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Protecting Children from Lyme Disease

by lmatthews on April 15, 2013

children and lyme disease safety

Check those toes for ticks!

The highest incidence of Lyme disease cases in the US occurs in children aged 5-14 years and, despite increasing awareness of the infection, protecting children from Lyme disease remains difficult in many areas. In the Northeast, Upper Midwest and on the West Coast of America the ticks carrying Lyme disease bacteria are rapidly colonizing new regions and increasing human exposure to Lyme disease.

Knowing how to best protect children against this potentially devastating disease means understanding a little about how ticks work, how the infection takes hold and how to spot signs of Lyme disease in yourself and your family (including animal companions).

When Ticks Bite

The lifecycle of the North American tick makes them most active between April/May and October and most cases are reported midsummer in June or July. Symptoms of Lyme disease can be easily missed at first as they may look like a summer cold, joint ache or even sunstroke. The familiar Lyme disease rash (the bullseye rash) does not always appear but, where it does, it is sufficient grounds alone for a diagnosis of Lyme disease. It helps to familiarize yourself with the symptoms of Lyme disease in children so as to ensure they get medical attention early when it is usually most successful.

Lyme Disease Prevention for Children

It is also important to make sure that children, themselves, know how to best avoid tick bites and infection with Lyme disease bacteria. Those living in Lyme-endemic areas will likely have some education at school and there may also be community programs available to help raise awareness of the illness. Preventative measures can include:


  • Wearing long-sleeved shirts/tops
  • Wearing long pants and tucking pant legs into socks
  • Wearing a hat when walking through wooded areas
  • Sticking to the center of a path to avoid overhanging foliage
  • Choose light-colored clothing that shows ticks more easily
  • Wear closed footwear; not sandals or flip-flops/thongs
  • Using an appropriate tick-repellent spray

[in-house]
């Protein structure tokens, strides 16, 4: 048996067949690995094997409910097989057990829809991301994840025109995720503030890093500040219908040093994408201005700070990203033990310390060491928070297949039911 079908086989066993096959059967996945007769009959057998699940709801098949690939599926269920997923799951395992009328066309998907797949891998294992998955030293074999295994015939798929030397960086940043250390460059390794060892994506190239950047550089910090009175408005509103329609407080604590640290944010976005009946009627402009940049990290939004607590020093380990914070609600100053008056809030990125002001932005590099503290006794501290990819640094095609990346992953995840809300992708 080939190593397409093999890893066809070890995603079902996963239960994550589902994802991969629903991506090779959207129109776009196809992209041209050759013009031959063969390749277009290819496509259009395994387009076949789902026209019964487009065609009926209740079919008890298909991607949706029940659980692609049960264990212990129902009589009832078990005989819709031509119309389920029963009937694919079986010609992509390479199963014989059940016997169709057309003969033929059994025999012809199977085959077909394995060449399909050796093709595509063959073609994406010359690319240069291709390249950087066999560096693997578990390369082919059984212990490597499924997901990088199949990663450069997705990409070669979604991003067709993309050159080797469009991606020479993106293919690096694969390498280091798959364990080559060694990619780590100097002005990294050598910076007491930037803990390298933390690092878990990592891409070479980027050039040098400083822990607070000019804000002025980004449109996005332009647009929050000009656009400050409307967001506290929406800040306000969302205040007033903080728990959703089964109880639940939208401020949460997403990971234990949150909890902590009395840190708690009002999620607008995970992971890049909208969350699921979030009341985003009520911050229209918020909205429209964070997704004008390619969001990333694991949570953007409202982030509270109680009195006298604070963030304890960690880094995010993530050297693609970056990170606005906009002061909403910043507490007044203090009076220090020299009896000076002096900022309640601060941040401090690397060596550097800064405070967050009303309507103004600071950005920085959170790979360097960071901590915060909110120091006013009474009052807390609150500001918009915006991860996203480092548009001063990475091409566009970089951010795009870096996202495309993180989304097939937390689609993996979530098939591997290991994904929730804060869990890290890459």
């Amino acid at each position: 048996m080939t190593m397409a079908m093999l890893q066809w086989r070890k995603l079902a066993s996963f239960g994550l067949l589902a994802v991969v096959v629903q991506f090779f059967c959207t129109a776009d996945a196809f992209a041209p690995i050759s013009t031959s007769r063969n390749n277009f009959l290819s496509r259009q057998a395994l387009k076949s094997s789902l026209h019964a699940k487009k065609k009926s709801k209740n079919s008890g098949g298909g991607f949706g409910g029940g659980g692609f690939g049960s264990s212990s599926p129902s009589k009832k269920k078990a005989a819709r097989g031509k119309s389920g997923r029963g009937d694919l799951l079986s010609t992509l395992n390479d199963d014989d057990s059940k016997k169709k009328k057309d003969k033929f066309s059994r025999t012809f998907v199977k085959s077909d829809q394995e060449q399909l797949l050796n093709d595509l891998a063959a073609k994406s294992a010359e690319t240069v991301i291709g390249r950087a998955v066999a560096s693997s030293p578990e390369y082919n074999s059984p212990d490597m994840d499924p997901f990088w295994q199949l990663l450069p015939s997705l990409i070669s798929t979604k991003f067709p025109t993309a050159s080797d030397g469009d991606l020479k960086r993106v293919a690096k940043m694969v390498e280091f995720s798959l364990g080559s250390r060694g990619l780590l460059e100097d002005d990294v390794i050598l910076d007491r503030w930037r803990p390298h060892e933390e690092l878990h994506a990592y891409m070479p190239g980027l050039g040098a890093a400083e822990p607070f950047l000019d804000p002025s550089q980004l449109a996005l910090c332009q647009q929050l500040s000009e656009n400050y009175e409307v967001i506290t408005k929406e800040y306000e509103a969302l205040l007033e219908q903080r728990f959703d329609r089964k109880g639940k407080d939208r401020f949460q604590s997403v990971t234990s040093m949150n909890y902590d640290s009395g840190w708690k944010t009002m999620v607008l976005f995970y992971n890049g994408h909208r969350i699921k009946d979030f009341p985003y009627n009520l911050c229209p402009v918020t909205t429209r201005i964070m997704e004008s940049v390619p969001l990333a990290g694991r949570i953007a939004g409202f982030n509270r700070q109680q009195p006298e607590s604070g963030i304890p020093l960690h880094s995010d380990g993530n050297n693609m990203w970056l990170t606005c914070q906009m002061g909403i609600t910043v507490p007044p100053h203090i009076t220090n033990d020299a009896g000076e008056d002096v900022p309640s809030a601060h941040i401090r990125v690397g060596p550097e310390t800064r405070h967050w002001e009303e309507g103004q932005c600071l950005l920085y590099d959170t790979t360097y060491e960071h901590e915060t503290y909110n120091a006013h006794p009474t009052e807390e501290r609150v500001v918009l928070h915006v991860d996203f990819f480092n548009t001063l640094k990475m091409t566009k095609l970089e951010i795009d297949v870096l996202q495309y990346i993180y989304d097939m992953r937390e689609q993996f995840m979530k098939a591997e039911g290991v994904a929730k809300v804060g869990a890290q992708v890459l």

How to do a Tick Check

Following these Lyme disease prevention measures is not, however, foolproof and so parents and children themselves should learn to check for ticks upon returning home. Including companion animals in this tick check routine is also important as dogs and cats may bring ticks into the house on their fur, dislodge the tick and result in a wandering tick inside the property looking for its next blood meal. Tick checks may be best done with a magnifying glass to spot nymphal ticks that are often only marginally bigger than a pinhead. Checking skin folds, particularly behind the knees, is important as ticks tend to hide in such places. Other key areas ticks tend to bite include the belly button, groin, armpits, at the hairline, behind the ears and on the scalp.

Tick Sprays for Children

Using tick sprays on small children is often inadvisable due to concerns over toxicity and so parents should check the label warnings on such product before use. Some acaricides can be applied to clothing rather than to the skin but others will damage clothing if applied in such a way. Ticks are not insects and so many insect-repellants will have little or no preventative effect on them. It is essential to weigh up the benefits of using toxic tick-deterrents against the risk of heavy-handed applications, especially as concerns protecting children from Lyme disease. Repeated applications of a tick spray can itself cause neurotoxic damage, especially in small children.

Avoiding Ticks and Acting Quickly

Key advice remains knowing your level of risk and protecting yourself and your family accordingly. Public health offices will sometimes issue tick-warnings if there is evidence of active blacklegged ticks in the area. As the weather warms up it is important to teach kids tick-safety and Lyme disease prevention as their exposure to ticks will increase as they spend more time outdoors. A daily tick check should become routine in Lyme endemic areas as removing a tick within the first 24 hours of a bite dramatically reduces the risk of bacterial transmission and is an important step in protecting children from Lyme disease.

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